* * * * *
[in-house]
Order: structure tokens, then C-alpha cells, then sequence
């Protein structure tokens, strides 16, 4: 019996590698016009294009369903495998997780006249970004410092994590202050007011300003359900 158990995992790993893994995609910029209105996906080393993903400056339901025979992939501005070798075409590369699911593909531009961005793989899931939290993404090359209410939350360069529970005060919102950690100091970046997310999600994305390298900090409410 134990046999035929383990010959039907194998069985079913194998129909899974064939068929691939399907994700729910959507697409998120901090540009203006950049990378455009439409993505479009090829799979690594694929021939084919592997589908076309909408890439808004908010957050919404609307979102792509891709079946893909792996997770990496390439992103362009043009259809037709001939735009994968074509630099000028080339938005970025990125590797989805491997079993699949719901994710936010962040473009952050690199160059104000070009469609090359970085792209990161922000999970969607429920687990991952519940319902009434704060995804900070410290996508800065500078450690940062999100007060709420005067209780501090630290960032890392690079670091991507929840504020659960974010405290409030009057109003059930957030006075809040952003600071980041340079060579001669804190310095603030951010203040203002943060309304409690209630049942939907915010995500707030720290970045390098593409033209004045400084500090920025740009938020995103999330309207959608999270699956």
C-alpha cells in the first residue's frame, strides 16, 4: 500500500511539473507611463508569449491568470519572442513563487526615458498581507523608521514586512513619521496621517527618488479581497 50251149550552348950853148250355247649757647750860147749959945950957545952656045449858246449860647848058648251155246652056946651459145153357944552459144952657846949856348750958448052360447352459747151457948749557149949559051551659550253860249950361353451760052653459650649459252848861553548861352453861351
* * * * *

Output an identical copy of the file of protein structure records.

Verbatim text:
[in-house]
Order: structure tokens, then C-alpha cells, then sequence
């Protein structure tokens, strides 16, 4: 019996590698016009294009369903495998997780006249970004410092994590202050007011300003359900 158990995992790993893994995609910029209105996906080393993903400056339901025979992939501005070798075409590369699911593909531009961005793989899931939290993404090359209410939350360069529970005060919102950690100091970046997310999600994305390298900090409410 134990046999035929383990010959039907194998069985079913194998129909899974064939068929691939399907994700729910959507697409998120901090540009203006950049990378455009439409993505479009090829799979690594694929021939084919592997589908076309909408890439808004908010957050919404609307979102792509891709079946893909792996997770990496390439992103362009043009259809037709001939735009994968074509630099000028080339938005970025990125590797989805491997079993699949719901994710936010962040473009952050690199160059104000070009469609090359970085792209990161922000999970969607429920687990991952519940319902009434704060995804900070410290996508800065500078450690940062999100007060709420005067209780501090630290960032890392690079670091991507929840504020659960974010405290409030009057109003059930957030006075809040952003600071980041340079060579001669804190310095603030951010203040203002943060309304409690209630049942939907915010995500707030720290970045390098593409033209004045400084500090920025740009938020995103999330309207959608999270699956």
C-alpha cells in the first residue's frame, strides 16, 4: 500500500511539473507611463508569449491568470519572442513563487526615458498581507523608521514586512513619521496621517527618488479581497 50251149550552348950853148250355247649757647750860147749959945950957545952656045449858246449860647848058648251155246652056946651459145153357944552459144952657846949856348750958448052360447352459747151457948749557149949559051551659550253860249950361353451760052653459650649459252848861553548861352453861351